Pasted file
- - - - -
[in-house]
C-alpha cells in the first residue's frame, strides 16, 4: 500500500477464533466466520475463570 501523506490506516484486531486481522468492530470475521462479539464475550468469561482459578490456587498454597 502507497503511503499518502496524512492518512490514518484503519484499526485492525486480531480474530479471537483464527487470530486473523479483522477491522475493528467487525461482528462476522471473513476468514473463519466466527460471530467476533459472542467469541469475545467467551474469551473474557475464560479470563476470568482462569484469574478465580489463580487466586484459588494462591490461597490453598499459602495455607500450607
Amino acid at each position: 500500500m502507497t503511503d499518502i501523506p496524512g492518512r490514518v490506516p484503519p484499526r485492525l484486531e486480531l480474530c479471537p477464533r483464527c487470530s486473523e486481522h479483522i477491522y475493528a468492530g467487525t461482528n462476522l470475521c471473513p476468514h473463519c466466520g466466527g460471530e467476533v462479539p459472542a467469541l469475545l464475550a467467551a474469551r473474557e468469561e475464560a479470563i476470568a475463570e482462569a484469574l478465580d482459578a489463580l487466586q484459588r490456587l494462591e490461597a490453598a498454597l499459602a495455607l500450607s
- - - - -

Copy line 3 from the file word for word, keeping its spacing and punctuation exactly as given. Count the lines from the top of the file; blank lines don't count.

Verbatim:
Amino acid at each position: 500500500m502507497t503511503d499518502i501523506p496524512g492518512r490514518v490506516p484503519p484499526r485492525l484486531e486480531l480474530c479471537p477464533r483464527c487470530s486473523e486481522h479483522i477491522y475493528a468492530g467487525t461482528n462476522l470475521c471473513p476468514h473463519c466466520g466466527g460471530e467476533v462479539p459472542a467469541l469475545l464475550a467467551a474469551r473474557e468469561e475464560a479470563i476470568a475463570e482462569a484469574l478465580d482459578a489463580l487466586q484459588r490456587l494462591e490461597a490453598a498454597l499459602a495455607l500450607s